Drivers blaming their cars for accidents or sudden acceleration is nothing new, but modern technology allows us to view data in cases where sudden breaking or a collision occurs. This information is recorded by a device known as an Event Data Recorder (EDR). These types of devices, commonly referred to as “black boxes,” are able to save multiple variables when a collision is detected.
EDRs are often used by police in crash investigations, but some have been used by manufacturers to prove that their vehicles aren’t faulty. One recent case involved a Tesla Model X, where the owner claimed the vehicle accelerated on its own and crashed into a building. Tesla refuted the claim based on the logs they pulled from the vehicle and stated that the driver was at fault.
Since Tesla is the only one with access to the logs, can owners defend themselves, and do they have a right to that data?
The new highway bill recently passed by the U.S. Senate, the Moving Ahead for Progress in the 21st Century Act or MAP21, has come under some criticism, in part because of a provision that would give the IRS power to strip American citizens of their U.S. passports if they own the federal government enough money.
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- JamesGarfield What charging network does the Polestar use?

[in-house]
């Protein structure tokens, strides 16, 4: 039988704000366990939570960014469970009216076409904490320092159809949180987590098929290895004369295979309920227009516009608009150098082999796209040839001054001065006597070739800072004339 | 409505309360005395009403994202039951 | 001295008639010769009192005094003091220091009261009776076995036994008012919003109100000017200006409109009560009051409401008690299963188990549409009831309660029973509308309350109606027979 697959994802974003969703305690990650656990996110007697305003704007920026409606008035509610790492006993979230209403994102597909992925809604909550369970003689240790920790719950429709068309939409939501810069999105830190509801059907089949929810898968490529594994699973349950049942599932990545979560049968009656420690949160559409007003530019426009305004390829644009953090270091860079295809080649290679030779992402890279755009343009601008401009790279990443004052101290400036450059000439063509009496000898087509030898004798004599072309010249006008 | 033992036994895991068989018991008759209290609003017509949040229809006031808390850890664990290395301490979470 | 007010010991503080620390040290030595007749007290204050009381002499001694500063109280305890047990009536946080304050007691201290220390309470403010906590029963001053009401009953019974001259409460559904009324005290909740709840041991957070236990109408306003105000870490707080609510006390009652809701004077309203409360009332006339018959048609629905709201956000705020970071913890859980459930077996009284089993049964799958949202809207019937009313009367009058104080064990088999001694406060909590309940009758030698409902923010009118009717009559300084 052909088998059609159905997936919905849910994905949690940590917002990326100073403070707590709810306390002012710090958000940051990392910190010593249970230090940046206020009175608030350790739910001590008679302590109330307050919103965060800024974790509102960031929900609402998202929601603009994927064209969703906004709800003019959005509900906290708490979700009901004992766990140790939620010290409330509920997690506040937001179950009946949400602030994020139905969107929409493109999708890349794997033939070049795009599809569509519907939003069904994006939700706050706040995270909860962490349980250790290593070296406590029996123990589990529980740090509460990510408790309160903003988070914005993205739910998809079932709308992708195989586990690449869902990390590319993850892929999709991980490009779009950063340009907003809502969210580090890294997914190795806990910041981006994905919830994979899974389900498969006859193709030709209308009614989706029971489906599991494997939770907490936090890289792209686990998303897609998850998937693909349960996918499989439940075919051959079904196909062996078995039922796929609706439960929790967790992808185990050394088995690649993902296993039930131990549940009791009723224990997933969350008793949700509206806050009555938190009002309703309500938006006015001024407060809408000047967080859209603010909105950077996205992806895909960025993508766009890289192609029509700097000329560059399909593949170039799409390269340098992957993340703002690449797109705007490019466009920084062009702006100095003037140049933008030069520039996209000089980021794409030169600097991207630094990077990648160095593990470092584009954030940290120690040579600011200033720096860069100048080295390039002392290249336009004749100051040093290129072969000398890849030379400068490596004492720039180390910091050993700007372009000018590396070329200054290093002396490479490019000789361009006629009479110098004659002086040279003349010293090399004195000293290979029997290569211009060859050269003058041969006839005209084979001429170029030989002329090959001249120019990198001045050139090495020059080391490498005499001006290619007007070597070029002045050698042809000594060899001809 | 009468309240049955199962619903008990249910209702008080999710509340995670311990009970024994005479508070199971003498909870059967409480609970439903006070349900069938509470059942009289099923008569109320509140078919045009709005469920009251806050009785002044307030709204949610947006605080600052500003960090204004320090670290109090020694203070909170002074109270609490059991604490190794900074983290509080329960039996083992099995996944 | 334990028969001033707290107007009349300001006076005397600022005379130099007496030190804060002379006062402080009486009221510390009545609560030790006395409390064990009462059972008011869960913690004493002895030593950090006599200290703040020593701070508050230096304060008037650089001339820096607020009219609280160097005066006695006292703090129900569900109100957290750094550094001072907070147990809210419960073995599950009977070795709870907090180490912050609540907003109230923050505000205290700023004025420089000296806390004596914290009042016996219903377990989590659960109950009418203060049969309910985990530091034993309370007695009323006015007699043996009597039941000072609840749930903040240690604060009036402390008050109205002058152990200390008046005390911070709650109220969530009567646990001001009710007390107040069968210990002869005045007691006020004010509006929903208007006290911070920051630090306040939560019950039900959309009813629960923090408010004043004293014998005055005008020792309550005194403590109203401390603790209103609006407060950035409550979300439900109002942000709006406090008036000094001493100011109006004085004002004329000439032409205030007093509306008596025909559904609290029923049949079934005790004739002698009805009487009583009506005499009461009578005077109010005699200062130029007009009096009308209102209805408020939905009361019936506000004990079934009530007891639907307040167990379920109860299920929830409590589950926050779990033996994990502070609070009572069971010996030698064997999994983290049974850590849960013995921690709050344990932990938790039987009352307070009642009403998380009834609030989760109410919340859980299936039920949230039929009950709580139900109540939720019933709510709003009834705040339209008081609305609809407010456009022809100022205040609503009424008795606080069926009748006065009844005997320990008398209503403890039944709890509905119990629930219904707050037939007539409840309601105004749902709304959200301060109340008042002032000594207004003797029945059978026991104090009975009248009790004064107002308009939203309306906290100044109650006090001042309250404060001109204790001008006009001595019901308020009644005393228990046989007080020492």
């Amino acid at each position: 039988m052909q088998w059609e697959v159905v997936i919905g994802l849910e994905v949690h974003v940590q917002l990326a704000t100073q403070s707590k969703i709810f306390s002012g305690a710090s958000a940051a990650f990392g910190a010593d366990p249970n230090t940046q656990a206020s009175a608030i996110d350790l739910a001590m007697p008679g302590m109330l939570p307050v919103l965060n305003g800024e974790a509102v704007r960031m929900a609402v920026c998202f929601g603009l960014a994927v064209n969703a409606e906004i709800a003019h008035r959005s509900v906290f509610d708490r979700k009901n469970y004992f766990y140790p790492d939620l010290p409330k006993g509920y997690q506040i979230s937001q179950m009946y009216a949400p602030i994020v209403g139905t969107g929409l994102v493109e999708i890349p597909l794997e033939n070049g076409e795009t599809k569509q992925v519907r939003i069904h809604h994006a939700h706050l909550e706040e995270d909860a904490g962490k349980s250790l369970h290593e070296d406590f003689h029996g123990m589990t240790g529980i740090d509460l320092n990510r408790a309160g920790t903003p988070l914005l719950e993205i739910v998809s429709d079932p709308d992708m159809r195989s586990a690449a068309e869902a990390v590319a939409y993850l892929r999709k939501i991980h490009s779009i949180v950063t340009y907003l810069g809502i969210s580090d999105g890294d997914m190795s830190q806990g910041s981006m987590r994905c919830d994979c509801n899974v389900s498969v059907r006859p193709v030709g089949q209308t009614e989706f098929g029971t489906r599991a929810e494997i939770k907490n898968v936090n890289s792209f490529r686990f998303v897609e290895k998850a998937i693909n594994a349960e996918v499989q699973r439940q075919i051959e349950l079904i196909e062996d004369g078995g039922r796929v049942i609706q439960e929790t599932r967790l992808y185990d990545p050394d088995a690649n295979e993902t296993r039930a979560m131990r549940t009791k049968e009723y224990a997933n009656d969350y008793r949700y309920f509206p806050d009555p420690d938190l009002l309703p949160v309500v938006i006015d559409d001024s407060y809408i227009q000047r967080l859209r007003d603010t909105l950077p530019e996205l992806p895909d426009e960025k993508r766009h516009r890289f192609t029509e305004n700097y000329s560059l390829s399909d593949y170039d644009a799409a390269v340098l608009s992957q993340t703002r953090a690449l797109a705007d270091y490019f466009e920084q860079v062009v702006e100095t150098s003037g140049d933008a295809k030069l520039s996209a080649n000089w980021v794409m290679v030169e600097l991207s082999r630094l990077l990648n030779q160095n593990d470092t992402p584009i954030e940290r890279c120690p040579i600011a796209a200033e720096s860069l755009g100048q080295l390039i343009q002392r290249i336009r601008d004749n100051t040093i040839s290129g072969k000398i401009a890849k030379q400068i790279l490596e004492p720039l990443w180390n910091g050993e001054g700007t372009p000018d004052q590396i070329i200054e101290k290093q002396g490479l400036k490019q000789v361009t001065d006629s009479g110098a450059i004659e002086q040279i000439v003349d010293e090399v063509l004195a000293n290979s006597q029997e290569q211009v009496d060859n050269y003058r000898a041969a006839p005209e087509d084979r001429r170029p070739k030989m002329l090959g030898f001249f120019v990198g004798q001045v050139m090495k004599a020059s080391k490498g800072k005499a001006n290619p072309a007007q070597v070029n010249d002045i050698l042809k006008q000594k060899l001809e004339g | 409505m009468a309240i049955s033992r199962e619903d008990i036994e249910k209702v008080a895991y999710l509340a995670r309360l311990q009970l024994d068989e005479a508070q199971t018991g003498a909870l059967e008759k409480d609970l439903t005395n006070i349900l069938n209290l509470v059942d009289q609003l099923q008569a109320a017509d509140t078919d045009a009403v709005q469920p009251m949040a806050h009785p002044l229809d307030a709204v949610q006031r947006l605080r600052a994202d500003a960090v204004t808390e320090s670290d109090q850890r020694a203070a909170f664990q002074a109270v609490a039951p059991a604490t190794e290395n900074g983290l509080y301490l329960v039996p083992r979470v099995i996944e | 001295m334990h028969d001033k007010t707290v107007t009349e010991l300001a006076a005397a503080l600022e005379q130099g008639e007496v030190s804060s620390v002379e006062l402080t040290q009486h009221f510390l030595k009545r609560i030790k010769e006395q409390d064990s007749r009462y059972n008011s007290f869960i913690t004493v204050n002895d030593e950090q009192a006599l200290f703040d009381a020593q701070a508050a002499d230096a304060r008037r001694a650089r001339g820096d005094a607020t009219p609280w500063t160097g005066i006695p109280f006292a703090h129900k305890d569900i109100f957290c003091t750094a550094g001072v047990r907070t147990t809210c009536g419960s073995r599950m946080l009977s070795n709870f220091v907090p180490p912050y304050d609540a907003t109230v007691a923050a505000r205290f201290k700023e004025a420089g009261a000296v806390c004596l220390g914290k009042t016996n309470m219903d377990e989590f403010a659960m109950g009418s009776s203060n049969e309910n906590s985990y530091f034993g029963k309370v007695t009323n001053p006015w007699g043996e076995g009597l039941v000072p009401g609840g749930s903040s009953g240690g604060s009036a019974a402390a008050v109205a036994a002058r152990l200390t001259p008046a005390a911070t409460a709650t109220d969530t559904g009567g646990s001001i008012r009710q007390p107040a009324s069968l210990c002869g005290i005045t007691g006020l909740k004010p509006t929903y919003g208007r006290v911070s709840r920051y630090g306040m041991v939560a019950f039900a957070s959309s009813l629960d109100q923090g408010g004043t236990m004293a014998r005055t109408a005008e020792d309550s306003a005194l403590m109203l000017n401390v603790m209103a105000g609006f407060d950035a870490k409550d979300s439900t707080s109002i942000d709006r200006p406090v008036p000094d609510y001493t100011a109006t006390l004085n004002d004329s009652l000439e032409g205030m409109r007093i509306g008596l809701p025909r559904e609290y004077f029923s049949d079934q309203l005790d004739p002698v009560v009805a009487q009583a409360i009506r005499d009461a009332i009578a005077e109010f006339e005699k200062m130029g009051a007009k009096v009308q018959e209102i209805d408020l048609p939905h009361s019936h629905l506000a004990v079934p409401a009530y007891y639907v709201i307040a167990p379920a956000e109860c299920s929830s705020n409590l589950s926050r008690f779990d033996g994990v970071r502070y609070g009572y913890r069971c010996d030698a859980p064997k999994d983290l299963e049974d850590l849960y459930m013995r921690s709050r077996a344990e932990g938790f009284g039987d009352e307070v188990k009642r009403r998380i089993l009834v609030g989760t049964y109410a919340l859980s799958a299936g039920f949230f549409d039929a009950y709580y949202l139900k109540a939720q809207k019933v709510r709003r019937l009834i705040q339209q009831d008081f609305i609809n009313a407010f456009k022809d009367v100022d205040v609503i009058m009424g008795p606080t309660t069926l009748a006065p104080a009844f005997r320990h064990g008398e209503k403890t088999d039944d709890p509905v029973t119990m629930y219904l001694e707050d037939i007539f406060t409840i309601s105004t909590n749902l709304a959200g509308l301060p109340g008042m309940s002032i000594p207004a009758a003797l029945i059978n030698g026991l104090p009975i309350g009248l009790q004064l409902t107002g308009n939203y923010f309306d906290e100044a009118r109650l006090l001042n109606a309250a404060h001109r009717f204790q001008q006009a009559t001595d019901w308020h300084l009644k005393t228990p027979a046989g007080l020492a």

- JamesGarfield Re: Getting away from union plantsAbout a dozen years or so ago, Caterpillar built a huge new engine plant, just down the road here in Seguin TX. Story has it, Caterpillar came to Seguin City council in advance, and told them their plans. Then they asked for no advanced publicity from Seguin, until announcement day. This new plant was gonna be a non-union replacement for a couple of union plants in IL and SC, and Cat didn't want to stir up union problems until the plan was set. They told Seguin, If you about blab this in advance, we'll walk. Well, Seguin kept quiet as instructed, and the plan went through, with all the usual expected tax abatements given.Plant construction began, but the Caterpillar name was conspicuously absent from anywhere on the site. Instead, the plant was described as being a collective of various contractors and suppliers for Caterpillar. Which in fact, it was. Then comes the day, with the big new plant fully operationa!, that Caterpillar comes in and announces, Hey, Yeah it's our plant, and the Caterpillar name boldly goes up on the front. All you contractor folks, welcome aboard, you're now Caterpillar employees. Then, Cat turns and announces they are closing those two union plants immediately, and will be transporting all the heavy manufacturing equipment to Seguin. None of the union workers, just the equipment. And today, the Caterpillar plant sits out there, humming away happily, making engines for the industry and good paying jobs for us. I'd call that a winner.
- Stuki Moi What Subaru taketh away in costs, dealers will no doubt add right back in adjustments.... Fat chance Subaru will offer a sufficient supply of them.
- Dartdude Lorenzo, the reason for low manual transmission here is that most dealers won't stock them. I wanted a 2012 Kia Koup with manual tranny it was available, but no dealers ordered any from the factory hence there was none available. Go on any car manufacture's web site and price and build and build your model and you would be lucky if the model existed and was available.
- The Oracle Good news is that based on the model years many of these have already been junked or experienced terminal engine failure.